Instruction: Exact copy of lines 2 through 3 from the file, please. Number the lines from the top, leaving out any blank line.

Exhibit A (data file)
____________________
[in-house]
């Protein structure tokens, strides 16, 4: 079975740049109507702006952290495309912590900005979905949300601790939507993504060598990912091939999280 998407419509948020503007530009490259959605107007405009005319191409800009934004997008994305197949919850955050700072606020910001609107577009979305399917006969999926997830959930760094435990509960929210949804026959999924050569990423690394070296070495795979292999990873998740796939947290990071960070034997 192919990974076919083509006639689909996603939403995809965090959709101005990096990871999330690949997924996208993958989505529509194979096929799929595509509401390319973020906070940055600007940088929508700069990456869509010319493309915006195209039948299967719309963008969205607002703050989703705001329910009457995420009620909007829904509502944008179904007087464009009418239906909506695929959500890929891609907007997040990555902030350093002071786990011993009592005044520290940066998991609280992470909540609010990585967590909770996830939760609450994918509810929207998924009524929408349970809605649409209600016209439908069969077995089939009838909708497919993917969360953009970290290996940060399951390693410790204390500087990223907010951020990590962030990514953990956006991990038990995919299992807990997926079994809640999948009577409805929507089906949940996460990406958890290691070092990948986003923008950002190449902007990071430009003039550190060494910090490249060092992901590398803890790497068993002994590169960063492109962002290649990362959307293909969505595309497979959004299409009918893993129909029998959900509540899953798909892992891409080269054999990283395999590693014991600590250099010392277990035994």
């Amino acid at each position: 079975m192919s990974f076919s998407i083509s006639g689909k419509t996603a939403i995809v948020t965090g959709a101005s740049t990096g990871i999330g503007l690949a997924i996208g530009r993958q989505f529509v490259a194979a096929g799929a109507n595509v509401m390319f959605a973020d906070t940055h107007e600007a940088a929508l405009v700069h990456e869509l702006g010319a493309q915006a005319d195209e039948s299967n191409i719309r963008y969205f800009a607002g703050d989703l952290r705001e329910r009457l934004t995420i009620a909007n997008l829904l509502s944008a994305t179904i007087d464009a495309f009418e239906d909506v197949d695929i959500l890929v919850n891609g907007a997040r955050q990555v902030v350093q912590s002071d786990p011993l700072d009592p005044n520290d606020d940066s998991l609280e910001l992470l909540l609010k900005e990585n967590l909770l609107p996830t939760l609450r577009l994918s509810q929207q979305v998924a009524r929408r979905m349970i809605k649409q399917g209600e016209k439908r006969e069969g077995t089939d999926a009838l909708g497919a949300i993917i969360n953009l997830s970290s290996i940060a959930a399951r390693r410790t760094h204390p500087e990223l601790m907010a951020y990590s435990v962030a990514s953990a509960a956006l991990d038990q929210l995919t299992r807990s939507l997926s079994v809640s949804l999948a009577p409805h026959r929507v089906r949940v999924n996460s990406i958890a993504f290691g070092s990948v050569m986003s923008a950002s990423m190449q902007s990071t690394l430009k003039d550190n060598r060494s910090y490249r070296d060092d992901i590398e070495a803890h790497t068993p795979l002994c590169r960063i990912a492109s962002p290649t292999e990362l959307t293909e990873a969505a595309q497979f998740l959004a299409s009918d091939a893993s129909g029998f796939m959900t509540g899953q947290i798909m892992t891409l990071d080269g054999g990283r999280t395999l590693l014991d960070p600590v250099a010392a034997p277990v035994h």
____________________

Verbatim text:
């Protein structure tokens, strides 16, 4: 079975740049109507702006952290495309912590900005979905949300601790939507993504060598990912091939999280 998407419509948020503007530009490259959605107007405009005319191409800009934004997008994305197949919850955050700072606020910001609107577009979305399917006969999926997830959930760094435990509960929210949804026959999924050569990423690394070296070495795979292999990873998740796939947290990071960070034997 192919990974076919083509006639689909996603939403995809965090959709101005990096990871999330690949997924996208993958989505529509194979096929799929595509509401390319973020906070940055600007940088929508700069990456869509010319493309915006195209039948299967719309963008969205607002703050989703705001329910009457995420009620909007829904509502944008179904007087464009009418239906909506695929959500890929891609907007997040990555902030350093002071786990011993009592005044520290940066998991609280992470909540609010990585967590909770996830939760609450994918509810929207998924009524929408349970809605649409209600016209439908069969077995089939009838909708497919993917969360953009970290290996940060399951390693410790204390500087990223907010951020990590962030990514953990956006991990038990995919299992807990997926079994809640999948009577409805929507089906949940996460990406958890290691070092990948986003923008950002190449902007990071430009003039550190060494910090490249060092992901590398803890790497068993002994590169960063492109962002290649990362959307293909969505595309497979959004299409009918893993129909029998959900509540899953798909892992891409080269054999990283395999590693014991600590250099010392277990035994």
């Amino acid at each position: 079975m192919s990974f076919s998407i083509s006639g689909k419509t996603a939403i995809v948020t965090g959709a101005s740049t990096g990871i999330g503007l690949a997924i996208g530009r993958q989505f529509v490259a194979a096929g799929a109507n595509v509401m390319f959605a973020d906070t940055h107007e600007a940088a929508l405009v700069h990456e869509l702006g010319a493309q915006a005319d195209e039948s299967n191409i719309r963008y969205f800009a607002g703050d989703l952290r705001e329910r009457l934004t995420i009620a909007n997008l829904l509502s944008a994305t179904i007087d464009a495309f009418e239906d909506v197949d695929i959500l890929v919850n891609g907007a997040r955050q990555v902030v350093q912590s002071d786990p011993l700072d009592p005044n520290d606020d940066s998991l609280e910001l992470l909540l609010k900005e990585n967590l909770l609107p996830t939760l609450r577009l994918s509810q929207q979305v998924a009524r929408r979905m349970i809605k649409q399917g209600e016209k439908r006969e069969g077995t089939d999926a009838l909708g497919a949300i993917i969360n953009l997830s970290s290996i940060a959930a399951r390693r410790t760094h204390p500087e990223l601790m907010a951020y990590s435990v962030a990514s953990a509960a956006l991990d038990q929210l995919t299992r807990s939507l997926s079994v809640s949804l999948a009577p409805h026959r929507v089906r949940v999924n996460s990406i958890a993504f290691g070092s990948v050569m986003s923008a950002s990423m190449q902007s990071t690394l430009k003039d550190n060598r060494s910090y490249r070296d060092d992901i590398e070495a803890h790497t068993p795979l002994c590169r960063i990912a492109s962002p290649t292999e990362l959307t293909e990873a969505a595309q497979f998740l959004a299409s009918d091939a893993s129909g029998f796939m959900t509540g899953q947290i798909m892992t891409l990071d080269g054999g990283r999280t395999l590693l014991d960070p600590v250099a010392a034997p277990v035994h």